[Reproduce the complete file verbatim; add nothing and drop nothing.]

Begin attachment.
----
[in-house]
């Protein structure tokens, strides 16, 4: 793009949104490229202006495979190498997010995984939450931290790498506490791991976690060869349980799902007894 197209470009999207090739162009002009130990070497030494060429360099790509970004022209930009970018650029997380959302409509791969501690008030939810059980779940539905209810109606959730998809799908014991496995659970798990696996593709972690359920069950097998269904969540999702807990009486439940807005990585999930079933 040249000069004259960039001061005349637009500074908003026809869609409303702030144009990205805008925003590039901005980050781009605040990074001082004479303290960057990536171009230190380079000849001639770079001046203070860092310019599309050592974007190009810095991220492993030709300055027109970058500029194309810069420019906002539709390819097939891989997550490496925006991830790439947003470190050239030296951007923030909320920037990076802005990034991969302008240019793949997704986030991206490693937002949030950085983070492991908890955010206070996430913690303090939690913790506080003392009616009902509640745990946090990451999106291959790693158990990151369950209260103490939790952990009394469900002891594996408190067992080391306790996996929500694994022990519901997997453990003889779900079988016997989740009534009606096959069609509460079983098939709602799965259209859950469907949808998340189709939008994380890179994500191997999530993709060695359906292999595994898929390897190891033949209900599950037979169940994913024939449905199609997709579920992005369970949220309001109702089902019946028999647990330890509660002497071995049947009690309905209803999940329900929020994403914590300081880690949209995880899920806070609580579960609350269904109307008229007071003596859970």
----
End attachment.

[in-house]
């Protein structure tokens, strides 16, 4: 793009949104490229202006495979190498997010995984939450931290790498506490791991976690060869349980799902007894 197209470009999207090739162009002009130990070497030494060429360099790509970004022209930009970018650029997380959302409509791969501690008030939810059980779940539905209810109606959730998809799908014991496995659970798990696996593709972690359920069950097998269904969540999702807990009486439940807005990585999930079933 040249000069004259960039001061005349637009500074908003026809869609409303702030144009990205805008925003590039901005980050781009605040990074001082004479303290960057990536171009230190380079000849001639770079001046203070860092310019599309050592974007190009810095991220492993030709300055027109970058500029194309810069420019906002539709390819097939891989997550490496925006991830790439947003470190050239030296951007923030909320920037990076802005990034991969302008240019793949997704986030991206490693937002949030950085983070492991908890955010206070996430913690303090939690913790506080003392009616009902509640745990946090990451999106291959790693158990990151369950209260103490939790952990009394469900002891594996408190067992080391306790996996929500694994022990519901997997453990003889779900079988016997989740009534009606096959069609509460079983098939709602799965259209859950469907949808998340189709939008994380890179994500191997999530993709060695359906292999595994898929390897190891033949209900599950037979169940994913024939449905199609997709579920992005369970949220309001109702089902019946028999647990330890509660002497071995049947009690309905209803999940329900929020994403914590300081880690949209995880899920806070609580579960609350269904109307008229007071003596859970």